Byllye Avery interview excerpt

Excerpted from an interview with Byllye Avery:

If a woman elected to have a baby, and she was a low-income woman and it was decided that she’d had too many children or if she got pregnant and went to the doctor and asked for an abortion her option was the same: “I’ll give you an abortion but you have to have a hysterectomy.” The same thing was done with the woman who had a baby, and they’d determined that she’d had enough children. She would be given what was called a “Mississippi Appendectomy.” And that was a hysterectomy, or her tubes were tied while she was under anesthesia. So she woke up with a baby but she also woke up with an inability to reproduce, without her permission.

Profile: Byllye Avery

Byllye Avery , M.Ed. (1937 -) cofounded the Gainesville (Florida) Women’s Health Center in 1974 and later became its president and executive director. Four years later she cofounded Birthplace, an alternative birthing centre, also in Gainesville. In 1983, Ms. Avery founded the National Black Women’s Health Project (NBWHP – now known as the Black Women’s Health Imperative, a foremother organization to SisterSong). As executive director (1982-90) of the NBWHP, Avery helped the grassroots advocacy organization grow to an international network of more than 2,000 participants in 22 states and 6 foreign countries, producing not only the first Center for Black Women’s Wellness but also the first documentary film by African American women exploring their perspectives on sexuality and reproduction.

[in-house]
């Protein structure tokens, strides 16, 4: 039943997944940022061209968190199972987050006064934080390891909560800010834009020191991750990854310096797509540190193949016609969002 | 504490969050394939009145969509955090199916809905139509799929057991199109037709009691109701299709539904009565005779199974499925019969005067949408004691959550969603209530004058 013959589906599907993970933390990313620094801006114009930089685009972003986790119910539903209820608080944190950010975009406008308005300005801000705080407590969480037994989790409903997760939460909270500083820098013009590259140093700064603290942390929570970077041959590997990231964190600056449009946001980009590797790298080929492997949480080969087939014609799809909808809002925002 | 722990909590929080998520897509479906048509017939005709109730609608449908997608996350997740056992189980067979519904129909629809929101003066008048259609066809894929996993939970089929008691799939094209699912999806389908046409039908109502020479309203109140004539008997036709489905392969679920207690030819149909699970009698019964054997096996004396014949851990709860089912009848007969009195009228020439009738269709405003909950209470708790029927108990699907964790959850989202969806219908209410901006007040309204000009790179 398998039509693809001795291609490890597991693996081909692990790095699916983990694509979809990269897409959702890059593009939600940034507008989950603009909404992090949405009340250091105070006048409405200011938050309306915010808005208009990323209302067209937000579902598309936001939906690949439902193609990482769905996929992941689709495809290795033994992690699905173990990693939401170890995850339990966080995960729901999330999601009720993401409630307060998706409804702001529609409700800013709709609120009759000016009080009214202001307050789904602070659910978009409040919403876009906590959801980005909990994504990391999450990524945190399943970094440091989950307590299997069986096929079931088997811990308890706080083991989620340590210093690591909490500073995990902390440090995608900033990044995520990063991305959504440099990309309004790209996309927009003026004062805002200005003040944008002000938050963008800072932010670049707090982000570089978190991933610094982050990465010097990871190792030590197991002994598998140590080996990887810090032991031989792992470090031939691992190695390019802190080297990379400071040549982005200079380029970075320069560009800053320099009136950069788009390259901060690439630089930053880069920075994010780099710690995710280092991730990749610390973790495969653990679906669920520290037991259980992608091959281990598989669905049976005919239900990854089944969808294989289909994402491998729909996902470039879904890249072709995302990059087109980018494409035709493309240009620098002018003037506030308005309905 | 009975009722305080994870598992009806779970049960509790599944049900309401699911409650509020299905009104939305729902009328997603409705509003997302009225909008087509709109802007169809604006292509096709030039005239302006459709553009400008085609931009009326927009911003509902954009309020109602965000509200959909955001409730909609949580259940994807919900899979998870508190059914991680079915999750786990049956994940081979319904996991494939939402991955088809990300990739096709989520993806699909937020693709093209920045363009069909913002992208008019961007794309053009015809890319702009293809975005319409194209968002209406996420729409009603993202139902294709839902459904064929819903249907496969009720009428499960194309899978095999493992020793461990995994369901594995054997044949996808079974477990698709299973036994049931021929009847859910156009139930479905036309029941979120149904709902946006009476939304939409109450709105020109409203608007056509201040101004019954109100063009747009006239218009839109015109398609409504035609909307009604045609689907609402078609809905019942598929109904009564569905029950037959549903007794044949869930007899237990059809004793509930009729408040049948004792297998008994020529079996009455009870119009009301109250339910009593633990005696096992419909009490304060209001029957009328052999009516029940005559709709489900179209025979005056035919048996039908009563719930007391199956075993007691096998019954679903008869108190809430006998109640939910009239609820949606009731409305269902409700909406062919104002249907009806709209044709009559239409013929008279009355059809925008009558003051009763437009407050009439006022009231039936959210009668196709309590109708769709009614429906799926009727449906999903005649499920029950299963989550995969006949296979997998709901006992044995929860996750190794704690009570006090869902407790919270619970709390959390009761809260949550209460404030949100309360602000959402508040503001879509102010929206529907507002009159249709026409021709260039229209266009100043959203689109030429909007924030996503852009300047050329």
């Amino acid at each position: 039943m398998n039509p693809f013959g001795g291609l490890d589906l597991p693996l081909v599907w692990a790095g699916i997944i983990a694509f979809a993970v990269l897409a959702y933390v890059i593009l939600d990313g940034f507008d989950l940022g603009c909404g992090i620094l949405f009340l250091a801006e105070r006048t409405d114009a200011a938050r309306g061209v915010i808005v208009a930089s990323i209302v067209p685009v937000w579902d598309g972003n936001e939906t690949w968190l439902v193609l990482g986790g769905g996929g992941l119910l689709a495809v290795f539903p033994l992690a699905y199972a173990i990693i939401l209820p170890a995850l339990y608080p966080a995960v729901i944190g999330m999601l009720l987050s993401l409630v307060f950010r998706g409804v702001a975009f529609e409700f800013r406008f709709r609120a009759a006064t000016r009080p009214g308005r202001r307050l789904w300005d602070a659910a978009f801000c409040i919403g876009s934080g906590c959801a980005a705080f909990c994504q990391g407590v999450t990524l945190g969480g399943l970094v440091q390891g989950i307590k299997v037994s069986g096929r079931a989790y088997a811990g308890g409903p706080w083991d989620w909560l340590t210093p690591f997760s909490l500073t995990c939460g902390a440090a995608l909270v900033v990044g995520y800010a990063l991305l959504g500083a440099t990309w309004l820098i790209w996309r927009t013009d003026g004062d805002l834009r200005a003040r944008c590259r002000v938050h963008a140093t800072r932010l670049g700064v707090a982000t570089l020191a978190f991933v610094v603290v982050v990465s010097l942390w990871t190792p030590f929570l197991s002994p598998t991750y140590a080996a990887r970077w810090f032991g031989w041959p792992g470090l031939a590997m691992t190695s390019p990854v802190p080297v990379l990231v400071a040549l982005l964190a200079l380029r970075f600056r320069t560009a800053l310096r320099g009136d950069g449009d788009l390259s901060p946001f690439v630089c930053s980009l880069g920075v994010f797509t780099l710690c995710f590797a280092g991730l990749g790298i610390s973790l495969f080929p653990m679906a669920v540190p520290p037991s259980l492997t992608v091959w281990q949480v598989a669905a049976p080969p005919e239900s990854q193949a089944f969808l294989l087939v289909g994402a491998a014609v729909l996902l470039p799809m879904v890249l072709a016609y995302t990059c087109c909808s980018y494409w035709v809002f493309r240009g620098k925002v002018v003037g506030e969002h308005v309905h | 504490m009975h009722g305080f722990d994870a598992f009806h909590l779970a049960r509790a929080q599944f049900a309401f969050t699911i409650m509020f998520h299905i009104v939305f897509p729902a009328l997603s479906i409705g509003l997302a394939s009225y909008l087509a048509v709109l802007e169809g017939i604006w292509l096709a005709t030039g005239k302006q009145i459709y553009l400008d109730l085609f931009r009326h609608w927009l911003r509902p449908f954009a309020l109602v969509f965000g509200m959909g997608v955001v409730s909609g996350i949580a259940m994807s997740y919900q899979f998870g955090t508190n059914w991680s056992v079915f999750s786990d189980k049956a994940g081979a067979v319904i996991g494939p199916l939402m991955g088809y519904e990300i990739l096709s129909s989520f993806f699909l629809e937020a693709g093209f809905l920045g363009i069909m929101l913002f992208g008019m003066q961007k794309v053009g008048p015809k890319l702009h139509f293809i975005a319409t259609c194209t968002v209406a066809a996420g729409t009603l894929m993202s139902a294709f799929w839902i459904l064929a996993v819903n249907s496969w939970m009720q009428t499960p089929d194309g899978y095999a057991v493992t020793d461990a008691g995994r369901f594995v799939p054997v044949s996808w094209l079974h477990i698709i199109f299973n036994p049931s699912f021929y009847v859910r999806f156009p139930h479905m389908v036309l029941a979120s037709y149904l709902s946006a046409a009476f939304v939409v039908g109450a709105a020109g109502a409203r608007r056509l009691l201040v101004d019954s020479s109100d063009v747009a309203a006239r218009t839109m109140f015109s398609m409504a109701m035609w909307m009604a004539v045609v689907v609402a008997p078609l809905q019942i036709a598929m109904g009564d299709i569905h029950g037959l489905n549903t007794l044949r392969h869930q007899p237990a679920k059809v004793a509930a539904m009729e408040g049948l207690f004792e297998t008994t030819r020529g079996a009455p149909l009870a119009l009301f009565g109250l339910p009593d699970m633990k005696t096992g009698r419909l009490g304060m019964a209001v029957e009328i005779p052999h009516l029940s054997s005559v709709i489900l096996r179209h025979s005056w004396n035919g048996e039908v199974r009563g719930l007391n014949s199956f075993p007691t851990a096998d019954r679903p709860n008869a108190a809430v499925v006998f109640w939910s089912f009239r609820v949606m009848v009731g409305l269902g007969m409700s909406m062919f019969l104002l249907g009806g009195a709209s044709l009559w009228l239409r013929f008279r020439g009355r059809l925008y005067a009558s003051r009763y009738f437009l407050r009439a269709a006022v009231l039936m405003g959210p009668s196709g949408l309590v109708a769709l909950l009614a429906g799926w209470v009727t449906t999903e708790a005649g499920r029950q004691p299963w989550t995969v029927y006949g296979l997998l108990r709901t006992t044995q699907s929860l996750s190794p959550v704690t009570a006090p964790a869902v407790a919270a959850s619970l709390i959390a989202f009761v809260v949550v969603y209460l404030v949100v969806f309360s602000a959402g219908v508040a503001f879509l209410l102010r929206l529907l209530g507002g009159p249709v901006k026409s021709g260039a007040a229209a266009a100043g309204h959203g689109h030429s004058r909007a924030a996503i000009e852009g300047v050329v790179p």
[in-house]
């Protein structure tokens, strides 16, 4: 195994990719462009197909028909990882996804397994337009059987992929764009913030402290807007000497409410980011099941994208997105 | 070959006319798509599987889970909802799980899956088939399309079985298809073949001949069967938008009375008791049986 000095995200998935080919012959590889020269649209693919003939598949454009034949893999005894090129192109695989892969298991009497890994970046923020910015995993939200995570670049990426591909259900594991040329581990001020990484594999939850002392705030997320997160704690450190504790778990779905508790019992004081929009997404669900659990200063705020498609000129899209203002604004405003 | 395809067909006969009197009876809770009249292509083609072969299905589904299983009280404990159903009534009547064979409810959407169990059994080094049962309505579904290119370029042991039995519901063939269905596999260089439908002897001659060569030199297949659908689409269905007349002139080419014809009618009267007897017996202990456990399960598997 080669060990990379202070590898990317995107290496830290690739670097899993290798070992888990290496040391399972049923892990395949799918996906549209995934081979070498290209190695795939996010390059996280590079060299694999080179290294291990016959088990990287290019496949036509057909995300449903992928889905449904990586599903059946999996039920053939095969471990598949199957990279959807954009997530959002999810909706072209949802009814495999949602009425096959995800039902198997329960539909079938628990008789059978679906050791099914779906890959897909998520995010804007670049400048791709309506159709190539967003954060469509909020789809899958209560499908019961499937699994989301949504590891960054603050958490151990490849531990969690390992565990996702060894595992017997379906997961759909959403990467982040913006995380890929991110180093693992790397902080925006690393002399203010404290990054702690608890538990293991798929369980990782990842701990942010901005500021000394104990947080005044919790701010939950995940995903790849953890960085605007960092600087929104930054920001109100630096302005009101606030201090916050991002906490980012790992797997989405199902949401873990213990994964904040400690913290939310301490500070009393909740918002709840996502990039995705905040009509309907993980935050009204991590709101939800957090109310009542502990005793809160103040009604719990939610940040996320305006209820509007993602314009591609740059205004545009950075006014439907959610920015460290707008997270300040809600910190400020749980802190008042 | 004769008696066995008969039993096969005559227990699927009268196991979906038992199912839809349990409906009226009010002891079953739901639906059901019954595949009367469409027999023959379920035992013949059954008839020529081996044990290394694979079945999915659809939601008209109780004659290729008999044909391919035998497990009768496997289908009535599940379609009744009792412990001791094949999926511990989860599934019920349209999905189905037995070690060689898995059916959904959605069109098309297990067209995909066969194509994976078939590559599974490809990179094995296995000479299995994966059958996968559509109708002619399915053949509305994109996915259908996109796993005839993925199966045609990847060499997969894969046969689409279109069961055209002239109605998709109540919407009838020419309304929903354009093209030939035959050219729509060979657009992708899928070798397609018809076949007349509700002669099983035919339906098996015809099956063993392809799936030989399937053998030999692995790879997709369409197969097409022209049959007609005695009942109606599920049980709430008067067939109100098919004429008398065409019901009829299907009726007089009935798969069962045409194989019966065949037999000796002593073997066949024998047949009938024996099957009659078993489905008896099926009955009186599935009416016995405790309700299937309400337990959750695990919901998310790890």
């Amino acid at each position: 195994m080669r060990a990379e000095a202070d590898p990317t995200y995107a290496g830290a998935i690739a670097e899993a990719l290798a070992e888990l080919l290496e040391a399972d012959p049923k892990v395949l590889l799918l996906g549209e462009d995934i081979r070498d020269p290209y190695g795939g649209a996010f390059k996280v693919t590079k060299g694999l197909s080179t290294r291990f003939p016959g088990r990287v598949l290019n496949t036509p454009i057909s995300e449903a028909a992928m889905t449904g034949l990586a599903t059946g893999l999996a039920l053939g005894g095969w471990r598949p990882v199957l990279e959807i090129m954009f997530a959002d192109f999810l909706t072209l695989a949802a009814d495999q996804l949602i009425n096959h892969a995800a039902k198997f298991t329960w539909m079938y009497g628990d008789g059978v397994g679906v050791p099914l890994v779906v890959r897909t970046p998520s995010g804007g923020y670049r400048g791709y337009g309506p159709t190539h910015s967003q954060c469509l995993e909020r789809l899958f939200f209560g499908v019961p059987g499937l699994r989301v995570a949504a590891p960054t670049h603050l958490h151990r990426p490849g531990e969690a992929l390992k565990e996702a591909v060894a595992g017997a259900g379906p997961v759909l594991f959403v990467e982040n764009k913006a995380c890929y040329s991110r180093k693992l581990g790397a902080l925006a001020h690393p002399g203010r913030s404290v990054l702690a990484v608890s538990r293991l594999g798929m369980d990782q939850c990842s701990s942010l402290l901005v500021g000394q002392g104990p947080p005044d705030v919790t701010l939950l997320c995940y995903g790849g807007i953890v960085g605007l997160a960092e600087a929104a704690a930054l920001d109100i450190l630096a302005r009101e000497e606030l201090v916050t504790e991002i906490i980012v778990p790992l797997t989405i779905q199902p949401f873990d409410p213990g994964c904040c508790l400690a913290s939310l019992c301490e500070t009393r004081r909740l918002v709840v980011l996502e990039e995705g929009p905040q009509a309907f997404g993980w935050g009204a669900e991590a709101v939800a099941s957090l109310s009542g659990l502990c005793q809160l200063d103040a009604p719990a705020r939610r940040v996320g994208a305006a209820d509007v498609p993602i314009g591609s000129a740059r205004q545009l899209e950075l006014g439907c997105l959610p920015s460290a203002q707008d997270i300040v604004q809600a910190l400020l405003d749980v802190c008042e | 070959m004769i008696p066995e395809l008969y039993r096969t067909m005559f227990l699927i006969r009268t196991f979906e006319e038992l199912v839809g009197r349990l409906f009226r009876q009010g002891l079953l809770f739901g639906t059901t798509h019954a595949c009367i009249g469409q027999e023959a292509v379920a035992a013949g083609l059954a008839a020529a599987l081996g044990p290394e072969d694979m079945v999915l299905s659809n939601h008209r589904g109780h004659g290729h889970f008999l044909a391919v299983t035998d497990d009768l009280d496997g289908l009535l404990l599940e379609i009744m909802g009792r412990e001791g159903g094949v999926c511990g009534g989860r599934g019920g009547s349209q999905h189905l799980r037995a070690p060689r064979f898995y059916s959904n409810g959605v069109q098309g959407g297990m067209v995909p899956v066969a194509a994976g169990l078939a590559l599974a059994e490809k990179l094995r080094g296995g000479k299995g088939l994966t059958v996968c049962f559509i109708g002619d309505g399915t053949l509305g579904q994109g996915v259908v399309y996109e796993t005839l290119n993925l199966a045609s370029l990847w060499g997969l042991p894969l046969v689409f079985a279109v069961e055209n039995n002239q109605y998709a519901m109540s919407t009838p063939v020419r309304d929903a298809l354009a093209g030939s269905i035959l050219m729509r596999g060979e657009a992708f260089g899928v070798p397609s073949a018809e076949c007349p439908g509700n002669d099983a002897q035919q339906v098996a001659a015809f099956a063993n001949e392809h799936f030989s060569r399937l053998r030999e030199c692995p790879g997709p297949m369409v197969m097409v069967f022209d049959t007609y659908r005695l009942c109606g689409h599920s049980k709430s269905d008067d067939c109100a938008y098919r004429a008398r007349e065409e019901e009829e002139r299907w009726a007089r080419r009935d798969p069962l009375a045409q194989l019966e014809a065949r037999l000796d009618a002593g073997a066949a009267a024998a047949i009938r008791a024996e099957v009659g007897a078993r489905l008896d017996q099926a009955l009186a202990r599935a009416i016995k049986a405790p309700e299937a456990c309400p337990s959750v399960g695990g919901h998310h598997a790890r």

In recognition of her work with the NBWHP, which enabled thousands of African American women to take charge of their health care, Ms. Avery was awarded a MacArthur Foundation Genius award in 1989. Ms. Avery’s important work has also been recognized by the Essence Magazine Award for Community Service,the President’s Citation of the American Public Health Association, the Academy of Science Institute of Medicine’s Award for the Advancement of Health Care, Lifetime Television’s Trailblazer Award, and has been granted honorary degrees from Thomas Jefferson University, Gettysburg College, Bowdoin College, and others.

Currently she is a clinical professor at Mailman School of Public Health, Columbia University, and an advisor to the National Institutes of Health. In 2002, Ms. Avery founded The Avery Institute for Social Change “a national, non-profit organization based in Harlem, NY that is committed to quality health care for all.”


For more information about Byllye Avery, see:

Serena Sebring - last update: November 29, 2007


Encyclopædia Britannica. 2007. “Byllye Avery” Encyclopædia Britannica Online. [] Accessed on: November 29, 2007.

Voices of Choice. “An Interview with Ms. Byllye Avery” Voices of Choice: a Project of Physicians for Reproductive Choice and Health. [] Accessed on: November 12, 2007.

~ by Serena on November 29, 2007.

One Response to “Byllye Avery interview excerpt”

  1. […] of population control has fallen almost exclusively on women who are either ethnic minorities or poor. In the past, the excuse for population control wasn’t the environment – it was preventing […]

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